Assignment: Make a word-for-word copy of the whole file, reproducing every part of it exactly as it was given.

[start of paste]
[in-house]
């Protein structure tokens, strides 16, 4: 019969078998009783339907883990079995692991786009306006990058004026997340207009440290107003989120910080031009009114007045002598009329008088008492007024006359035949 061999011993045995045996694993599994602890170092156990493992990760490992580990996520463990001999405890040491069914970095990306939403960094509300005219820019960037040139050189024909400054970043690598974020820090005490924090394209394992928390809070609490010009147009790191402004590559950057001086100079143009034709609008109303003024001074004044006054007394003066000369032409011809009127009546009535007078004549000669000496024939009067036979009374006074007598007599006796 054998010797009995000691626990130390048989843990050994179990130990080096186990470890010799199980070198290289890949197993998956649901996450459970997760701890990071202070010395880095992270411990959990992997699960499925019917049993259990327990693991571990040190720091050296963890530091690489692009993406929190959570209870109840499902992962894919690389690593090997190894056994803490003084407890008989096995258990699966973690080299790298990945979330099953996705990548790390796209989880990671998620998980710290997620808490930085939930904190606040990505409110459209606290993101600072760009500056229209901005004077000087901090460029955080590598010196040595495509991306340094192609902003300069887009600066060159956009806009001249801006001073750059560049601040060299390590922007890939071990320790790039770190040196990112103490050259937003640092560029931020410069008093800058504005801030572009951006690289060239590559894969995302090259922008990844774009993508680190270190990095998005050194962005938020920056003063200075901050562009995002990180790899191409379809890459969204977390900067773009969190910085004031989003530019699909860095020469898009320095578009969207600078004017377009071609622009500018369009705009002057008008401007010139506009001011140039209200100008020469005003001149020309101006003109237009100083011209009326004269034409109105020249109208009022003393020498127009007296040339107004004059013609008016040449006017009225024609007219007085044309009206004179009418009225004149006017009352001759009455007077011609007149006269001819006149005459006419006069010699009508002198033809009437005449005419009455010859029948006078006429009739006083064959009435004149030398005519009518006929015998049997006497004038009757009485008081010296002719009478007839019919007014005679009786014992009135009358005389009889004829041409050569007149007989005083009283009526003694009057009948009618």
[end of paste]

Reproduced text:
[in-house]
């Protein structure tokens, strides 16, 4: 019969078998009783339907883990079995692991786009306006990058004026997340207009440290107003989120910080031009009114007045002598009329008088008492007024006359035949 061999011993045995045996694993599994602890170092156990493992990760490992580990996520463990001999405890040491069914970095990306939403960094509300005219820019960037040139050189024909400054970043690598974020820090005490924090394209394992928390809070609490010009147009790191402004590559950057001086100079143009034709609008109303003024001074004044006054007394003066000369032409011809009127009546009535007078004549000669000496024939009067036979009374006074007598007599006796 054998010797009995000691626990130390048989843990050994179990130990080096186990470890010799199980070198290289890949197993998956649901996450459970997760701890990071202070010395880095992270411990959990992997699960499925019917049993259990327990693991571990040190720091050296963890530091690489692009993406929190959570209870109840499902992962894919690389690593090997190894056994803490003084407890008989096995258990699966973690080299790298990945979330099953996705990548790390796209989880990671998620998980710290997620808490930085939930904190606040990505409110459209606290993101600072760009500056229209901005004077000087901090460029955080590598010196040595495509991306340094192609902003300069887009600066060159956009806009001249801006001073750059560049601040060299390590922007890939071990320790790039770190040196990112103490050259937003640092560029931020410069008093800058504005801030572009951006690289060239590559894969995302090259922008990844774009993508680190270190990095998005050194962005938020920056003063200075901050562009995002990180790899191409379809890459969204977390900067773009969190910085004031989003530019699909860095020469898009320095578009969207600078004017377009071609622009500018369009705009002057008008401007010139506009001011140039209200100008020469005003001149020309101006003109237009100083011209009326004269034409109105020249109208009022003393020498127009007296040339107004004059013609008016040449006017009225024609007219007085044309009206004179009418009225004149006017009352001759009455007077011609007149006269001819006149005459006419006069010699009508002198033809009437005449005419009455010859029948006078006429009739006083064959009435004149030398005519009518006929015998049997006497004038009757009485008081010296002719009478007839019919007014005679009786014992009135009358005389009889004829041409050569007149007989005083009283009526003694009057009948009618």